Six Hats to Manage Your Next Meeting

Think about the last several meetings you facilitated or planned for. Was there ever an instance where the discussion got off course? Now imagine those same meetings if everyone had been in sync from the beginning to the end of the discussion.

Dr. Edward de Bono's "Six Thinking Hats" method creates this synchronized team thinking with a simple framework that produces more focused, productive, and timely meetings. In the Six Hats process, each colored hat represents a different type of thinking. The images of hats are cues that help attendees to identify their current thinking, sharpen their focus, and arrive at a solution in a shorter period of time.

White Hat
In every meeting there is information that is known or should be made known. When meeting participants "wear" their white hats, they discuss factual, objective information available to them for that particular topic. When team members put on their white hats, they can quickly identify what they know, what is missing, and how to get that missing information.

Red Hat
No matter what the meeting topic, everyone has an opinion. And everyone wants to be heard. When people are unable to communicate their feelings about a topic, they often become consumed by that emotion and rarely open their eyes to other possibilities. When team members put on their red hats, they must use their intuition and feelings to guide them in their thinking about the topic at hand.

Yellow Hat
The people who always have a smile on their face will excel at yellow-hat thinking. Yellow-hat thinking is the deliberate search for the positive. This helps to ensure that every idea is given an equal chance, and helps teams to speculate on the success of an idea.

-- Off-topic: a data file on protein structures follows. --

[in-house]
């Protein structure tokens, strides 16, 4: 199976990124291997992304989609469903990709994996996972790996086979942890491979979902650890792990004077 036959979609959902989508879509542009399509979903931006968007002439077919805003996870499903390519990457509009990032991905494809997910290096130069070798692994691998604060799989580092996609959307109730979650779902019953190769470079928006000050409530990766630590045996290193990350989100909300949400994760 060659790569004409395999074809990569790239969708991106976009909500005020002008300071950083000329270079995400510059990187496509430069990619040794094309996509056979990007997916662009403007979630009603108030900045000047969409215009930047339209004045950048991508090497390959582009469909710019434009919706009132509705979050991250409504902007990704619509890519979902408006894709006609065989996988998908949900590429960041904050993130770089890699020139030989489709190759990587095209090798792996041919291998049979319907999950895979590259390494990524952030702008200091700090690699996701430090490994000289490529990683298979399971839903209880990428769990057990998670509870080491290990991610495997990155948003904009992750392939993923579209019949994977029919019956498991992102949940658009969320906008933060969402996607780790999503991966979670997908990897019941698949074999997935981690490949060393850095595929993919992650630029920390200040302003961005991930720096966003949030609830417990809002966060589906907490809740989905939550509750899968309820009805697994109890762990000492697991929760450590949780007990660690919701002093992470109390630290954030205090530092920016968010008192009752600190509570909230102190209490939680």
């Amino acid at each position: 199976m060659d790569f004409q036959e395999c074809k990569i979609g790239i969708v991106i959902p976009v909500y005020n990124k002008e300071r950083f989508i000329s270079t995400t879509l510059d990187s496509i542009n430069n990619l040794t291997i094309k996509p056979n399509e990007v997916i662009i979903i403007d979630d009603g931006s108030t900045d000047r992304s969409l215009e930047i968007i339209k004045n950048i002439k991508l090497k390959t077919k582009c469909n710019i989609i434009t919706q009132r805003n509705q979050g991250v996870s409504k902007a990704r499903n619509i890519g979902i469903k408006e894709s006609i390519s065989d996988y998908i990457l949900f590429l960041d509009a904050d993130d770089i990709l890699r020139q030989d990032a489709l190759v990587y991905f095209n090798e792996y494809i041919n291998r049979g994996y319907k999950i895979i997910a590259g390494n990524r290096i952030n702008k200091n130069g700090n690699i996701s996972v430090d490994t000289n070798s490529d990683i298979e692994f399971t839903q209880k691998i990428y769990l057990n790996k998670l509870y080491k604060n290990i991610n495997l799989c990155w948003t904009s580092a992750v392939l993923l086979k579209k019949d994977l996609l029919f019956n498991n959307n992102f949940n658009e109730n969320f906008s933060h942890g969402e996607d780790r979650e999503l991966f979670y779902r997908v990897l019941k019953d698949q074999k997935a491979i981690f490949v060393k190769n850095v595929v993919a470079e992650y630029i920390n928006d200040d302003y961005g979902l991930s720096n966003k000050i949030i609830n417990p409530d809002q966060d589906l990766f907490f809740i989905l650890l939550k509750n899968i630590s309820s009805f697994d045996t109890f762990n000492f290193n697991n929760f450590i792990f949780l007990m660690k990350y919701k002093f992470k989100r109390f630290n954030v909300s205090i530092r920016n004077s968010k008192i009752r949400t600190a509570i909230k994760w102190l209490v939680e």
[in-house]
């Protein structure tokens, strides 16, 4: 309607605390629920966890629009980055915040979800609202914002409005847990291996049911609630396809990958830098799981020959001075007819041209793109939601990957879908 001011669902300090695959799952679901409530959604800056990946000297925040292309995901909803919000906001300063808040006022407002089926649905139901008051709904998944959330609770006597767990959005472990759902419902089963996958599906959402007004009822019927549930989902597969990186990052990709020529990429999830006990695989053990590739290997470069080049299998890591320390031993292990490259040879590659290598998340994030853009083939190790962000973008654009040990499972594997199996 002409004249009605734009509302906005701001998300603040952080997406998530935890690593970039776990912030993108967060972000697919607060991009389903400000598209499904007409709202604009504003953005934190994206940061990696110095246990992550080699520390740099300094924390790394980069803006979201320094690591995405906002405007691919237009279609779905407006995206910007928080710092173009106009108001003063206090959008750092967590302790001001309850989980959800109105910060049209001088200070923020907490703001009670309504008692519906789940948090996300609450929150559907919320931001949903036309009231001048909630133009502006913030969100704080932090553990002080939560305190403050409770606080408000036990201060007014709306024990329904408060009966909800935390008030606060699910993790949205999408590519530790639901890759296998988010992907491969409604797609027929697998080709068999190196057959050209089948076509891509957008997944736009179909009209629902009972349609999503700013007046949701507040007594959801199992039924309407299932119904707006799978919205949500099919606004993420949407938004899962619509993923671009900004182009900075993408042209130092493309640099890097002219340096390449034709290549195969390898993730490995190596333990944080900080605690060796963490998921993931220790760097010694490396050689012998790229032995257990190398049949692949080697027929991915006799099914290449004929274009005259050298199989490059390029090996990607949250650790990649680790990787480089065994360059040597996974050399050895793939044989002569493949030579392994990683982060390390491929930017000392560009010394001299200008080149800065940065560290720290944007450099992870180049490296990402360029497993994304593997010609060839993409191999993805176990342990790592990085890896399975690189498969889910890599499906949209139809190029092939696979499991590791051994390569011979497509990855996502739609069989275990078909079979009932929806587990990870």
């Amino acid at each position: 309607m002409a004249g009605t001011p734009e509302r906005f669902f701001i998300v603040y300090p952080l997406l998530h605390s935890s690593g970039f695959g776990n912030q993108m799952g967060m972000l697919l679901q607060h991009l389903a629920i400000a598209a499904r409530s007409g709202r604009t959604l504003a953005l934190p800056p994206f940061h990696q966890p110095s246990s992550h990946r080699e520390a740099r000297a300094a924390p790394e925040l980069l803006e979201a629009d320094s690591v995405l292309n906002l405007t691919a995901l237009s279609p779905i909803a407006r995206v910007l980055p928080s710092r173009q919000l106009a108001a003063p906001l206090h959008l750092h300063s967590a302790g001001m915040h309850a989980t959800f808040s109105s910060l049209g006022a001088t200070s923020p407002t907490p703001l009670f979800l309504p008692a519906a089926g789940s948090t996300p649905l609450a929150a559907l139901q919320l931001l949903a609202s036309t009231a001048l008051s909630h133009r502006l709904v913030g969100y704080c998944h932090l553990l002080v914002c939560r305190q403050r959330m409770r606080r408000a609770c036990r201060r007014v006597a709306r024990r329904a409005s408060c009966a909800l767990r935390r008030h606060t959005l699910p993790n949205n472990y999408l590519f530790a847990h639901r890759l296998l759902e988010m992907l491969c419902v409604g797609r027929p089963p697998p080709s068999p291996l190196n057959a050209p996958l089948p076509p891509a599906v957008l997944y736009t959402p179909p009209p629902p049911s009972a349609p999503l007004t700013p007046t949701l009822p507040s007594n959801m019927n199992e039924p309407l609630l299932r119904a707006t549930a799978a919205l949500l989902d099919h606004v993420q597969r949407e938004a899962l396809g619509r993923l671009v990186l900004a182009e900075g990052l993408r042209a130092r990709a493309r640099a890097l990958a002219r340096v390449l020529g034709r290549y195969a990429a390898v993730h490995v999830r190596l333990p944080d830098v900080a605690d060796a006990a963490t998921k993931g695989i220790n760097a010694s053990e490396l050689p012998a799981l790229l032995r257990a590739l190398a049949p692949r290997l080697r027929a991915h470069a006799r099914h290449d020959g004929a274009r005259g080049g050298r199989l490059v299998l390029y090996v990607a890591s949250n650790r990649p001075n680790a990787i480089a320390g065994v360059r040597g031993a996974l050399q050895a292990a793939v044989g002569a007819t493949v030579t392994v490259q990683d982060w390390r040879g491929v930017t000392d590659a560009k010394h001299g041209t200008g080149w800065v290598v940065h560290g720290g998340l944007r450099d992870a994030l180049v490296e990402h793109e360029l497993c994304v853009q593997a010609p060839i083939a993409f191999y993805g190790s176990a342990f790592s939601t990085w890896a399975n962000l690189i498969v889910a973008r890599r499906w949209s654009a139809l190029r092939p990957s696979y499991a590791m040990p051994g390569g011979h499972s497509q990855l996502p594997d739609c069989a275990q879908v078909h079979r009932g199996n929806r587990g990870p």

Black Hat
Almost everyone has been to a meeting where one person promises to do the group a favor and play devil's advocate. From that point on, no matter what is suggested, this person trouble-shoots and finds something wrong with every idea presented—this is classic black-hat thinking. Often referred to incorrectly as the negative hat, black-hat thinking gives the group an opportunity to raise legitimate concerns, check out perceived difficulties, and examine problems surrounding an idea in the time allowed.

Green Hat
If you add a short creative thinking exercise to your next meeting, your participants are more likely to be engaged in the development of a solution. Under the green hat, meeting participants use a variety of lateral thinking techniques to develop alternatives and creative ideas. The green hat also offers an opportunity to provide innovative solutions for tired topics.

Blue Hat
Traditionally worn by a team leader or meeting facilitator, or even a meeting planner, the individual wearing the blue hat is responsible for managing the thinking process: defining meeting topics and hat sequences, reminding individuals of time constraints, and identifying next steps at the conclusion of a meeting. While everyone participating in the meeting "wears" the same hat at the same time, the individual selected to manage the meeting should wear the blue hat throughout the entire meeting. That does not preclude the blue-hat wearer from participating in the meeting. The blue hat wearer can join in other hat thinking, so long as they keep one eye on preserving the integrity of the Six Hats method.

Chuck Dymer was the first person permitted to teach the "Six Thinking Hats," and is an accredited master trainer in the de Bono Thinking Methods. He is also the founder and president of PeopleWorks, Inc. He can be contacted at www.theidealoft.com.